From the sweeping to the shape-shifting, these bridges deliver much more than just a link from A to B

This week, Building’s architectural correspondent Ike Ijeh looks at Hull’s swinging bridge, which is unusual because it moves while people are on it - the first of its kind in the UK.

There are many other innovative and impressive footbridges around the country, and Ike has picked his six of his favourites, below.

Which do you think is the best? Take a look at Ike’s shortlist and vote in our poll on the right - or, if you know of a footbridge that deserves acclaim that hasn’t been mentioned, let us know by commenting below.

The poll is now closed. The result of your vote is below:

Infinity Bridge, Stockton-on-Tees 37.7 %
Bridge of Aspiration, London 20 %
Millennium Bridge, London 15.5 %
Rolling Bridge, London 13.3 %
Gateshead Millennium Bridge, Newcastle 8.8 %
Peter’s Bridge, Norwich 4.4 %


1. Millennium Bridge, London (Foster + Partners/Arup, 2000)


Although the wobbly bridge is now disappointingly rigid, it still counts as one of the UK’s most iconic bridges. Spanning 320m with a deck just 4m wide, London’s first Thames bridge since 1894 embodies sculpted engineering efficiency and was also key to the regeneration of Bankside.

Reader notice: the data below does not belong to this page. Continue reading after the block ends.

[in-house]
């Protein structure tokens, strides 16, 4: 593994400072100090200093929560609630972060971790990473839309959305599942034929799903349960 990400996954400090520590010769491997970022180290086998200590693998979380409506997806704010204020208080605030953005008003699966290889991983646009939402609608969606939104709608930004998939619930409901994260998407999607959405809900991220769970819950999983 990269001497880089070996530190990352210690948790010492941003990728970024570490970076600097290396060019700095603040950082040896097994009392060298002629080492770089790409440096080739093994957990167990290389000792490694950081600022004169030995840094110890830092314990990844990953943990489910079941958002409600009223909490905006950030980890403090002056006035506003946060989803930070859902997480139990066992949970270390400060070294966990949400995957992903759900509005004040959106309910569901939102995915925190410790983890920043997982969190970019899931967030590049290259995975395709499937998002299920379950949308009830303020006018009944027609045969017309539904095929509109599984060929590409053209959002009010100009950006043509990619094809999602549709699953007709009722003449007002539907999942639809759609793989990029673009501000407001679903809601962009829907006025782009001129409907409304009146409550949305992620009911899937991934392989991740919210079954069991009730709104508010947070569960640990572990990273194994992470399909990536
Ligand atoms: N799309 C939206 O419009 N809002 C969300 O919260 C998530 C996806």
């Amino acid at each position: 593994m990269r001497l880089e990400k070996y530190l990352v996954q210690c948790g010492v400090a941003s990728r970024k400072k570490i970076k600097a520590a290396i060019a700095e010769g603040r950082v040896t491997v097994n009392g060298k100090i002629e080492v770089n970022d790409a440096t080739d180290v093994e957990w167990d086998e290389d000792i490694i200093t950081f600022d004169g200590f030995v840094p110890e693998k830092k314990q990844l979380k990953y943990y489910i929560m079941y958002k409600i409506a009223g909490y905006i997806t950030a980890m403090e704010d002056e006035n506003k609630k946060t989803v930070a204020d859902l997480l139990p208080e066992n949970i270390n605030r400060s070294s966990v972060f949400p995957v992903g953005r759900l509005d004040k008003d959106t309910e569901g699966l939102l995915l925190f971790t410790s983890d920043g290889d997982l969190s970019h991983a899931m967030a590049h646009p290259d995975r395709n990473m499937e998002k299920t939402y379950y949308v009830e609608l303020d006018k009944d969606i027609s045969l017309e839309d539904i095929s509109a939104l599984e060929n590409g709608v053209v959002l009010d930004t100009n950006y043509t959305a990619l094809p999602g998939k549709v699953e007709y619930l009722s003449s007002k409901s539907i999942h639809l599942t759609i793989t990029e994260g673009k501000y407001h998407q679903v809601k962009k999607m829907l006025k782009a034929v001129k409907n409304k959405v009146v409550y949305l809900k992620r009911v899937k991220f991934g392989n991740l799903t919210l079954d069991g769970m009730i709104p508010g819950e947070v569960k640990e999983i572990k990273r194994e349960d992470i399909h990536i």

2. Bridge of Aspiration, London (Wilkinson Eyre/Flint and Neill, 2003)


Designed to mimic the choreographed motion of the Royal School of Ballet dancers for whom it provides a (private) link to the Royal Opera House opposite, this surreal, shape-shifting, accordion-like crossing is a marvel of engineered geometric illusion.

3. Infinity Bridge, Stockton-on-Tees (Spence Associates/Expedition Engineering, 2009)


This elegant bridge, a key local regeneration catalyst, is the epitome of rational engineered simplicity. But its hyper-efficient double-bow structure also masterfully captures the same wistful sense of delicacy, weightlessness and aspiration as flying.  

4. Rolling Bridge, London (Thomas Heatherwick Studio/SKM Anthony Hunts and Packman Lucas, 2005)


Openable bridges are one thing but few execute this role with as much exhibitionism and ingenuity as this. A deck comprised of hinged triangular sections curls up into a wheel fixed to one side of the canal to allow boats to pass. An inspired combination of engineering prowess and visual spectacle. 

5. Gateshead Millennium Bridge, Newcastle (Wilkinson Eyre/Gifford, 2001)


The 2002 Stirling Prize winner skilfully delivers both sculptural form and engineering sophistication. Two graceful parabolic arches pivot on fixed quayside hinges to allow ships to pass beneath. The bridge’s crucial role in Tyneside regeneration has also helped bolster its iconic status.  

6. Peter’s Bridge, Norwich (Ramboll, 2011)


With its weatherboard timber and understated form, this simple, wooden footbridge provides a subtle and environmentally sensitive link from a new mixed-use development to historic Norwich city centre. But its magnificent sweeping curve also conveys a bold contemporary panache.